Poor Sadducees! They knew the power of rank, the power of influence, the power of wealth, the power of man-powered religion, the power of the Sanhedrin, the power of Rome. They were pro-Roman sympathizers - you might as well be in league with the powers that be. But they didn't know the power of God. They were blind to it, they didn't know it in their own experience, and it didn't hold sway in their approach to life. For the Sadducees, God was like the seven brothers in their fanciful tale: weak and unable to produce life. And I'm speaking spiritual words to spiritual ears. How many people live with no expectation of a merciful and almighty God coming through for them, whether now or in eternity? For such people, the Bible is a closed book and God's power is far-off, and so they are left with only human wisdom and human power.

The Nature of Resurrection Life (v. 25)

In verse 25, Jesus briefly describes the nature of resurrection life: “For when they rise from the dead, they neither marry nor are given in marriage, but are like angels in heaven.” Remember something: the problem with the Sadducees’ question is not the question itself but their unbelieving mindset behind the question and their use of the question as an argument against the resurrection. I can imagine someone, somewhere, at some time who really does know the Scriptures and the power of God – but is ignorant concerning the nature of resurrection life and the life of the age to come – and they wonder, ‘Is there marriage in the eternal state?’ And if someone has had more than one spouse on earth, they might ask, ‘What are the implications of that (having had multiple spouses) for life in the new heaven and the new earth? I can imagine someone asking that kind of question in good faith, but they would also have the mindset that is able to say, ‘I trust God, I know his character, I know his power. I am confident that the Lord will work it all out. This situation envisioned by the Sadducees is not going to stump the Almighty. He will sort it out in a way that is good and right and satisfying to his people.’ Yes, I can imagine someone having that line of thought in their head.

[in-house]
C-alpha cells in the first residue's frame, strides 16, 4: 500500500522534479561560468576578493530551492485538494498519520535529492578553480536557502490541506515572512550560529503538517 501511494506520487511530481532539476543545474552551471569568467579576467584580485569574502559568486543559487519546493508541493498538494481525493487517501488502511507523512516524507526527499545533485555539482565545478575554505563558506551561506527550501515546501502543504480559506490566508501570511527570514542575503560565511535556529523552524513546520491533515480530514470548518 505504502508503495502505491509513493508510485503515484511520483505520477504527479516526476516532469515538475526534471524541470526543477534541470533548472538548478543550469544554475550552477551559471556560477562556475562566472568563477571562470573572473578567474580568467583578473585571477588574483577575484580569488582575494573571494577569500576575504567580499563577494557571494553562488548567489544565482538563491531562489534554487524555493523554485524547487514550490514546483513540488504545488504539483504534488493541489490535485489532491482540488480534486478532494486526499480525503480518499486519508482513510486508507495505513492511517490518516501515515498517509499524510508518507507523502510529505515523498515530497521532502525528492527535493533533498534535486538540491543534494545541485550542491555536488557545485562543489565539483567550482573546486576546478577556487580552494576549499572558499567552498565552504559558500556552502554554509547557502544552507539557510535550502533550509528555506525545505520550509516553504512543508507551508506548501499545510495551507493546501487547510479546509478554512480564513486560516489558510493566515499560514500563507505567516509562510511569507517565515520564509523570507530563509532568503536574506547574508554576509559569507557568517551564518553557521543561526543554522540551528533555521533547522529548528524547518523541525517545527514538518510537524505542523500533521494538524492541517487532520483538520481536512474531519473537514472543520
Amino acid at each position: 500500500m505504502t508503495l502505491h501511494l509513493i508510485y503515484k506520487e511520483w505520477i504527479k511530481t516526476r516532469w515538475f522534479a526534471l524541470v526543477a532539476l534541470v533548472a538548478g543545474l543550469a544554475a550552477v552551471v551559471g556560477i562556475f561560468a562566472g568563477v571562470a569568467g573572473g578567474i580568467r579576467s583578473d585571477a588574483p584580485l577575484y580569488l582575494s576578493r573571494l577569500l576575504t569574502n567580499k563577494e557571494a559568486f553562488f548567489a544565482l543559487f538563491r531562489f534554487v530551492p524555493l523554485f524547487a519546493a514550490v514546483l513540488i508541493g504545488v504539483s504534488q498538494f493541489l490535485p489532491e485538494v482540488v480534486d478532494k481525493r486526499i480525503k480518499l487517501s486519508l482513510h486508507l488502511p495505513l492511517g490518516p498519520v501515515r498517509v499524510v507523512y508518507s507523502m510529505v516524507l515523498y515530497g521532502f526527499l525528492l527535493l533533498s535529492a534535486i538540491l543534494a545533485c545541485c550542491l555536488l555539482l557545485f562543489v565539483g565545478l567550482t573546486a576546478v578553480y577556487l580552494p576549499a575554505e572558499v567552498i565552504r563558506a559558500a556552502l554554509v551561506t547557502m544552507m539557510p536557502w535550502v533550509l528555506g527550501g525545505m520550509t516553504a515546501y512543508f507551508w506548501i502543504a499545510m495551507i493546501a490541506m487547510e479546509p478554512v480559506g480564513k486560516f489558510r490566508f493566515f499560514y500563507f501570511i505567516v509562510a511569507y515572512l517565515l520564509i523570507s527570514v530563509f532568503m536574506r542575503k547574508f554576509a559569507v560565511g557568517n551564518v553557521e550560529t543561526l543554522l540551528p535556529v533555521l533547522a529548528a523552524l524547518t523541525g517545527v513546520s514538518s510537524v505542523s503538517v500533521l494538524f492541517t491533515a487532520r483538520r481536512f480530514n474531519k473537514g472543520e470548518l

In fact, however, there is no marriage in the age to come. This is what Jesus teaches in verse 25. Marriage pertains to this present – ‘till death do us part.’ Death terminates the marriage covenant (see Romans 7:2-4). Therefore, everyone who has departed this present life is, after their departure from this life, unmarried. In the resurrection age, men will not marry, and women will not be given in marriage. They will be like the angels in heaven. This doesn't mean that we will be like the angels in every respect. This doesn't mean that human beings will cease to be male and female. But it does mean that those who are blessed to share in the glory of the resurrection age will not be paired off in marriage, which is like the angels because the angels in heaven are not paired off in marriage. And the rebellious angels who left their proper habitation in order to marry the daughters of men (see Genesis 6:1-4) – they got into big trouble (see Jude 6)!

All that said, there will actually be one glorious marriage in the eternal age. Jesus the bridegroom loved his bride “the church and gave himself up for her… so that he might present the church to himself in splendor, without spot or wrinkle or any such thing, that she might be holy and without blemish.” (Ephesians 5:25, 27) The church will be unblemished, holy, glorified and united to her bridegroom forever. Scripture says, “Blessed are those who are invited to the marriage supper of the Lamb.” (Revelation 19:9)

The Certainty of Resurrection Life (v. 26-27)

Let's move to verses 26-27. The most important issue in this passage is not the absence of human marriages in the age to come, but the certainty that the resurrection will actually take place. And so, in verses 26-27, Jesus proclaims the certainty of the resurrection. Verse 26 begins, “And as for the dead being raised” – which indicates that this is the issue that he is about to tackle.